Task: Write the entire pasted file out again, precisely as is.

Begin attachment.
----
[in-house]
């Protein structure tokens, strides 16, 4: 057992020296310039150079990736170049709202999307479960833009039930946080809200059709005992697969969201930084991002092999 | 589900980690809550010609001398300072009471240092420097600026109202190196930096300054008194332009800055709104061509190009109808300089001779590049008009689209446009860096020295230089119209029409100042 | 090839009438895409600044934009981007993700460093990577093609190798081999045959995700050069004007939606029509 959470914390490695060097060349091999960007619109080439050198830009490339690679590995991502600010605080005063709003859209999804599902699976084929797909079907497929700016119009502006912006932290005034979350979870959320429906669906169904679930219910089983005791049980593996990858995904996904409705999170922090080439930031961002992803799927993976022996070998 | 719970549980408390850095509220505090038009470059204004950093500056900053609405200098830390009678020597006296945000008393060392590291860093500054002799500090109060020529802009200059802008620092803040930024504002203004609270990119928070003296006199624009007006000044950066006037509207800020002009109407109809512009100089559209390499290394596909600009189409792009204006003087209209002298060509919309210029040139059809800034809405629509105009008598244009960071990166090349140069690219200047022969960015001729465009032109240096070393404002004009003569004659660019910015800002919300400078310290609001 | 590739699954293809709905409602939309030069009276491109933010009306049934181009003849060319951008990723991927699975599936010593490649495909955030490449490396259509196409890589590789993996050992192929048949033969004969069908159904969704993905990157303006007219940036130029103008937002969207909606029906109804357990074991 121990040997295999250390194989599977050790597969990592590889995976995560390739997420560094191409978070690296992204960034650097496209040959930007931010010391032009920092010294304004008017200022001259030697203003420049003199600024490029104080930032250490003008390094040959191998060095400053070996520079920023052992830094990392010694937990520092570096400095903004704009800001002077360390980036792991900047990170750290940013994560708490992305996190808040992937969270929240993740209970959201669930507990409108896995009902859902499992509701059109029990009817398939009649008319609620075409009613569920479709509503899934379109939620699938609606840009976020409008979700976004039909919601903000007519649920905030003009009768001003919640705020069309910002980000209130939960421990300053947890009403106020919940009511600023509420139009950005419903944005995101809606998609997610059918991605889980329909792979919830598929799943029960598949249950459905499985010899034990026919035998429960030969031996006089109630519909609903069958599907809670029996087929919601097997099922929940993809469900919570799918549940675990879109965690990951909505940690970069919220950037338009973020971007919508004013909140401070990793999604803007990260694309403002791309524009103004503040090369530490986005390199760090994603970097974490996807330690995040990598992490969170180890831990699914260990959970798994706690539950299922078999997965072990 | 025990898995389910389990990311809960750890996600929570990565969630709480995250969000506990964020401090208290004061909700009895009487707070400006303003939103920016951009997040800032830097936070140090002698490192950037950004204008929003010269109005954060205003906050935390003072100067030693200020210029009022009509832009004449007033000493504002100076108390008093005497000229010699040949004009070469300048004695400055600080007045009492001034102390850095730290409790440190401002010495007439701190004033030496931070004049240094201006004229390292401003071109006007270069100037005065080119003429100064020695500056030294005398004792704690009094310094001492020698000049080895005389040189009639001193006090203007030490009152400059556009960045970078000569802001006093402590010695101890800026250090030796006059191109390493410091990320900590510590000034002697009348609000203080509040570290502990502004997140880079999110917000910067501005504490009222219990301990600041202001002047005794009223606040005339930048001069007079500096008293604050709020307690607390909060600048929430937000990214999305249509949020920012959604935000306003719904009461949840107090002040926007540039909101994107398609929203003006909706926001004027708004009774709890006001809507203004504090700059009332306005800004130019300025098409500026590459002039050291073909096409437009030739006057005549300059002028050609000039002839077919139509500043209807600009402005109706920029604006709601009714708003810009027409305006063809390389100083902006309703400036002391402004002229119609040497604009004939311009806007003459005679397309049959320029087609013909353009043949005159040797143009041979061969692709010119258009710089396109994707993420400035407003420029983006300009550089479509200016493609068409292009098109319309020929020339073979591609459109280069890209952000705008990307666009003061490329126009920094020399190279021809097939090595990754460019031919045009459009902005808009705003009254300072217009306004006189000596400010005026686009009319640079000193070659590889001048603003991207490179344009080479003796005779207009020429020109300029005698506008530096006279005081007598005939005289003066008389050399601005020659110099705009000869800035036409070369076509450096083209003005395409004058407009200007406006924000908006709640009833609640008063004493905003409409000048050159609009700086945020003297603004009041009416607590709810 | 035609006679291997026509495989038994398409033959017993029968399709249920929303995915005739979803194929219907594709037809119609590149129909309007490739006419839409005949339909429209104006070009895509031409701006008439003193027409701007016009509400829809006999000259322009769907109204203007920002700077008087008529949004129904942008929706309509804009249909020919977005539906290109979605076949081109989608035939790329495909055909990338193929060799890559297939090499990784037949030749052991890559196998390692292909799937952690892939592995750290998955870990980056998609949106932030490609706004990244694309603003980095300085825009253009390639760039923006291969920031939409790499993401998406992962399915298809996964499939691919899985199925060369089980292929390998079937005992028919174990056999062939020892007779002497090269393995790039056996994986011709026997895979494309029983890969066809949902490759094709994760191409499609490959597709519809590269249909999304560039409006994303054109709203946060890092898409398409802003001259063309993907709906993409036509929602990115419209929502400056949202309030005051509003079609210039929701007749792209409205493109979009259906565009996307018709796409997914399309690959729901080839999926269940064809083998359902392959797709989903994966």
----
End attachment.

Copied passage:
[in-house]
């Protein structure tokens, strides 16, 4: 057992020296310039150079990736170049709202999307479960833009039930946080809200059709005992697969969201930084991002092999 | 589900980690809550010609001398300072009471240092420097600026109202190196930096300054008194332009800055709104061509190009109808300089001779590049008009689209446009860096020295230089119209029409100042 | 090839009438895409600044934009981007993700460093990577093609190798081999045959995700050069004007939606029509 959470914390490695060097060349091999960007619109080439050198830009490339690679590995991502600010605080005063709003859209999804599902699976084929797909079907497929700016119009502006912006932290005034979350979870959320429906669906169904679930219910089983005791049980593996990858995904996904409705999170922090080439930031961002992803799927993976022996070998 | 719970549980408390850095509220505090038009470059204004950093500056900053609405200098830390009678020597006296945000008393060392590291860093500054002799500090109060020529802009200059802008620092803040930024504002203004609270990119928070003296006199624009007006000044950066006037509207800020002009109407109809512009100089559209390499290394596909600009189409792009204006003087209209002298060509919309210029040139059809800034809405629509105009008598244009960071990166090349140069690219200047022969960015001729465009032109240096070393404002004009003569004659660019910015800002919300400078310290609001 | 590739699954293809709905409602939309030069009276491109933010009306049934181009003849060319951008990723991927699975599936010593490649495909955030490449490396259509196409890589590789993996050992192929048949033969004969069908159904969704993905990157303006007219940036130029103008937002969207909606029906109804357990074991 121990040997295999250390194989599977050790597969990592590889995976995560390739997420560094191409978070690296992204960034650097496209040959930007931010010391032009920092010294304004008017200022001259030697203003420049003199600024490029104080930032250490003008390094040959191998060095400053070996520079920023052992830094990392010694937990520092570096400095903004704009800001002077360390980036792991900047990170750290940013994560708490992305996190808040992937969270929240993740209970959201669930507990409108896995009902859902499992509701059109029990009817398939009649008319609620075409009613569920479709509503899934379109939620699938609606840009976020409008979700976004039909919601903000007519649920905030003009009768001003919640705020069309910002980000209130939960421990300053947890009403106020919940009511600023509420139009950005419903944005995101809606998609997610059918991605889980329909792979919830598929799943029960598949249950459905499985010899034990026919035998429960030969031996006089109630519909609903069958599907809670029996087929919601097997099922929940993809469900919570799918549940675990879109965690990951909505940690970069919220950037338009973020971007919508004013909140401070990793999604803007990260694309403002791309524009103004503040090369530490986005390199760090994603970097974490996807330690995040990598992490969170180890831990699914260990959970798994706690539950299922078999997965072990 | 025990898995389910389990990311809960750890996600929570990565969630709480995250969000506990964020401090208290004061909700009895009487707070400006303003939103920016951009997040800032830097936070140090002698490192950037950004204008929003010269109005954060205003906050935390003072100067030693200020210029009022009509832009004449007033000493504002100076108390008093005497000229010699040949004009070469300048004695400055600080007045009492001034102390850095730290409790440190401002010495007439701190004033030496931070004049240094201006004229390292401003071109006007270069100037005065080119003429100064020695500056030294005398004792704690009094310094001492020698000049080895005389040189009639001193006090203007030490009152400059556009960045970078000569802001006093402590010695101890800026250090030796006059191109390493410091990320900590510590000034002697009348609000203080509040570290502990502004997140880079999110917000910067501005504490009222219990301990600041202001002047005794009223606040005339930048001069007079500096008293604050709020307690607390909060600048929430937000990214999305249509949020920012959604935000306003719904009461949840107090002040926007540039909101994107398609929203003006909706926001004027708004009774709890006001809507203004504090700059009332306005800004130019300025098409500026590459002039050291073909096409437009030739006057005549300059002028050609000039002839077919139509500043209807600009402005109706920029604006709601009714708003810009027409305006063809390389100083902006309703400036002391402004002229119609040497604009004939311009806007003459005679397309049959320029087609013909353009043949005159040797143009041979061969692709010119258009710089396109994707993420400035407003420029983006300009550089479509200016493609068409292009098109319309020929020339073979591609459109280069890209952000705008990307666009003061490329126009920094020399190279021809097939090595990754460019031919045009459009902005808009705003009254300072217009306004006189000596400010005026686009009319640079000193070659590889001048603003991207490179344009080479003796005779207009020429020109300029005698506008530096006279005081007598005939005289003066008389050399601005020659110099705009000869800035036409070369076509450096083209003005395409004058407009200007406006924000908006709640009833609640008063004493905003409409000048050159609009700086945020003297603004009041009416607590709810 | 035609006679291997026509495989038994398409033959017993029968399709249920929303995915005739979803194929219907594709037809119609590149129909309007490739006419839409005949339909429209104006070009895509031409701006008439003193027409701007016009509400829809006999000259322009769907109204203007920002700077008087008529949004129904942008929706309509804009249909020919977005539906290109979605076949081109989608035939790329495909055909990338193929060799890559297939090499990784037949030749052991890559196998390692292909799937952690892939592995750290998955870990980056998609949106932030490609706004990244694309603003980095300085825009253009390639760039923006291969920031939409790499993401998406992962399915298809996964499939691919899985199925060369089980292929390998079937005992028919174990056999062939020892007779002497090269393995790039056996994986011709026997895979494309029983890969066809949902490759094709994760191409499609490959597709519809590269249909999304560039409006994303054109709203946060890092898409398409802003001259063309993907709906993409036509929602990115419209929502400056949202309030005051509003079609210039929701007749792209409205493109979009259906565009996307018709796409997914399309690959729901080839999926269940064809083998359902392959797709989903994966």